Don't Kill The Magic
Isolate and Medicate
Boys Like Girls self-titled debut for Columbia is pretty much your standard pop punk set. The band itself is pop punk and really nothing else, and thatís fine. The best way to describe them is The Starting Line meets Quietdrive. Ironically enough, I think these guys are a little bit better than Quietdrive, I just donít think they went through as good of a process as what Quietdrive did. Yes pop punk is pop punk no matter what spin you put on it, but there are different things you can do musically and in production to make it stand out from the rest of the genre- that effort really wasnít made here.
These guys arenít bad; the opener ďThe Great EscapeĒ is a decent song. Itís catchy, bright, and vibrant, and itís almost enough to put you in the camp of Boys Like Girls. But then the next song isnít that much different, and the rest of the disc isnít that much different from track to track. The one track that does stand out to me and the track that shows the better route for these guys to take is the track ďUp Against the Wall.Ē The song shows a lot of promise, because the bands stays true to their identity as a pop punk outfit, but also branches out with some Billy Idol subtleties that make the song itself unique. Another decent song comes right after ďUp Against the WallĒ, itís the brit-pop esque meets Queens of the Stoneage (on the intro) song- ďDance Hall Drug.Ē It does the job until they get into the full blown dude choir chorus that is starting to get done to death.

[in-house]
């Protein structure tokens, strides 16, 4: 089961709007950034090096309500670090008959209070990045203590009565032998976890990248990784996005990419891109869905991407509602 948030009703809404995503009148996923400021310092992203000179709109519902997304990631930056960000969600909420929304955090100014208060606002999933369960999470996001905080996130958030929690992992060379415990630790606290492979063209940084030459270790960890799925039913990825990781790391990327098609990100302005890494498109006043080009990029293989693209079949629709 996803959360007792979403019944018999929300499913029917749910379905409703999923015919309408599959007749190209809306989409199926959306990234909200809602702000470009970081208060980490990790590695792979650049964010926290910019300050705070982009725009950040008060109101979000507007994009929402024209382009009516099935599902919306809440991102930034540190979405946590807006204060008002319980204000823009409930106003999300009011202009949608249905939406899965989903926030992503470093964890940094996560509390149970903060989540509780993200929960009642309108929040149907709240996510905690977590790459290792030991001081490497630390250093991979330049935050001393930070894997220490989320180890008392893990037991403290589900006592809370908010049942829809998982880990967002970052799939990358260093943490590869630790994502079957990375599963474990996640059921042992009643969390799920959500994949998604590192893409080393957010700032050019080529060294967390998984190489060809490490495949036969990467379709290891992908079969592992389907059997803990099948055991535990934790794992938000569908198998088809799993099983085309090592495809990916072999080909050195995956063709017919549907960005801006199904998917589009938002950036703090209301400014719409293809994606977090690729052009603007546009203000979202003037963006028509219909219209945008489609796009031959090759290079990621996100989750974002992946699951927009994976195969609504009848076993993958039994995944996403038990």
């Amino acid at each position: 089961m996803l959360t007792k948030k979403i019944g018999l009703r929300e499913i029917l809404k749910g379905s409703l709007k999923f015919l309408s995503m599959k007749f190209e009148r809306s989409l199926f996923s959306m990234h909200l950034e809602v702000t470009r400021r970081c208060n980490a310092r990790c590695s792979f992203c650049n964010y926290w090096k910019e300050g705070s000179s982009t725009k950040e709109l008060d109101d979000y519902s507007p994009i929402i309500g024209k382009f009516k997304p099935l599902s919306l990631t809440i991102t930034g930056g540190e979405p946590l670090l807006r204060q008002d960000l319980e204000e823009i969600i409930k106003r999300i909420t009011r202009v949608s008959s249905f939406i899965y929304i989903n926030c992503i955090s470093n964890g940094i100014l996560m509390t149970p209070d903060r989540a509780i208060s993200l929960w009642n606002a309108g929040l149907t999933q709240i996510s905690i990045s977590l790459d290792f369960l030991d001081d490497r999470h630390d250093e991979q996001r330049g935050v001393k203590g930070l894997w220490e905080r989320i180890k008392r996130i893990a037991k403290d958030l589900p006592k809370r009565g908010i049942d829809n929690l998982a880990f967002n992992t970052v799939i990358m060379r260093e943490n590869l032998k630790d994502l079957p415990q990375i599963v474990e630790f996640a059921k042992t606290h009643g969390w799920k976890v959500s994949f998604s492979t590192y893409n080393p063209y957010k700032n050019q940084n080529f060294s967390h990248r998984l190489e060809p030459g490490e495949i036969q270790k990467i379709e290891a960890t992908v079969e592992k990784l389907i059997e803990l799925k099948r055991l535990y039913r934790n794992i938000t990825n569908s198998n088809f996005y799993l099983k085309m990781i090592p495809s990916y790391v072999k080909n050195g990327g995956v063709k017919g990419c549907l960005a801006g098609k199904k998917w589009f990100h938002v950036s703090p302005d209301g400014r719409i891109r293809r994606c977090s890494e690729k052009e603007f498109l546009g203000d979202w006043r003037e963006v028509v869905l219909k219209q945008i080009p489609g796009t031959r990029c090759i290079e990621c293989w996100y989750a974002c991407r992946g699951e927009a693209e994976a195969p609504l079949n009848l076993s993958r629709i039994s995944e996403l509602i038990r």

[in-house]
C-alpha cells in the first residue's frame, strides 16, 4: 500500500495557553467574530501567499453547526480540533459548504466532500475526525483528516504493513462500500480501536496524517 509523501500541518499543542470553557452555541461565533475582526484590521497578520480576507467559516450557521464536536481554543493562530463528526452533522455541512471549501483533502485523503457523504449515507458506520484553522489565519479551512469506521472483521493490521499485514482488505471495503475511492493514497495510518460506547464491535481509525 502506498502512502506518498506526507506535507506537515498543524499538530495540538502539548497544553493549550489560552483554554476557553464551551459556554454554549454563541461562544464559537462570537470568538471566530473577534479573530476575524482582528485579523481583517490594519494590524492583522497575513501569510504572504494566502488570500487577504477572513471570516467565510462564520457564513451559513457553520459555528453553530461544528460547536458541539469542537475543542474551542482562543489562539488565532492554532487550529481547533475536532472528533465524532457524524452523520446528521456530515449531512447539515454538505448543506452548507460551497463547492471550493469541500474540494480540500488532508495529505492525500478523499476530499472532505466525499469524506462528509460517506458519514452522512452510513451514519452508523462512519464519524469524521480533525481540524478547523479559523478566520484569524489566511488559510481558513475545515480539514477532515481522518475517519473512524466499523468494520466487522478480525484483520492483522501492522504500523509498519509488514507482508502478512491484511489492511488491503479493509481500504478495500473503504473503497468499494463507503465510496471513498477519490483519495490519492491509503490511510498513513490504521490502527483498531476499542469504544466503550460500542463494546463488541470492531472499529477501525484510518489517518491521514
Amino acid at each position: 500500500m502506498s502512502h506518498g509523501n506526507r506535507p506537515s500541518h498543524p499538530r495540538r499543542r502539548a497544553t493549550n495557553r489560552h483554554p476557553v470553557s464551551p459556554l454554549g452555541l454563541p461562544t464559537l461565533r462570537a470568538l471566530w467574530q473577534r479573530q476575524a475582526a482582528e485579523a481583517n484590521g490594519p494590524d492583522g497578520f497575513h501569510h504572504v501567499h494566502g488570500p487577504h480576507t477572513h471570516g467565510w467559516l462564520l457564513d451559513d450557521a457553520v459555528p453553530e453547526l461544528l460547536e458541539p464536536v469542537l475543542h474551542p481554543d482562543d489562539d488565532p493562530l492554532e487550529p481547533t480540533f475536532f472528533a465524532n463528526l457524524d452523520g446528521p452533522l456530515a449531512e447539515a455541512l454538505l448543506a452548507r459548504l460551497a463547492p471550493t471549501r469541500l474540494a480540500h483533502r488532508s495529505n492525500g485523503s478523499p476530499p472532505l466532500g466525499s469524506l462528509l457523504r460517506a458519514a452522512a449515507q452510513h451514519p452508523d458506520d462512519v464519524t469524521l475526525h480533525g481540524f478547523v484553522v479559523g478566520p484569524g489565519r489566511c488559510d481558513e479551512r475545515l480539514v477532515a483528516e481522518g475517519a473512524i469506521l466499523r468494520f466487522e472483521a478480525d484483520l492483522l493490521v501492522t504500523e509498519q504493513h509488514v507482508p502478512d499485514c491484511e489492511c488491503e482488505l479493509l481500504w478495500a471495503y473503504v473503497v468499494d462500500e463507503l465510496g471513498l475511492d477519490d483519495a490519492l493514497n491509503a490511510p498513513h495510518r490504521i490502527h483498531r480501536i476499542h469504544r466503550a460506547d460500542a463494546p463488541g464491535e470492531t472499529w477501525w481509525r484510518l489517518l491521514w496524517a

Does this band have potential? Hell yes it has potential. Itís just not reached here. A safe route was taken with production and a safe route was taken with the songs themselves. When this band branched out a little bit- they succeeded. Iím interested to see what a Boys Like Girls sophomore album is going to be like. They have the skills to pull off something special. The debut however, is nothing special. For a good listen in the genre check these guys out, but donít expect something too much different from what you normally hear.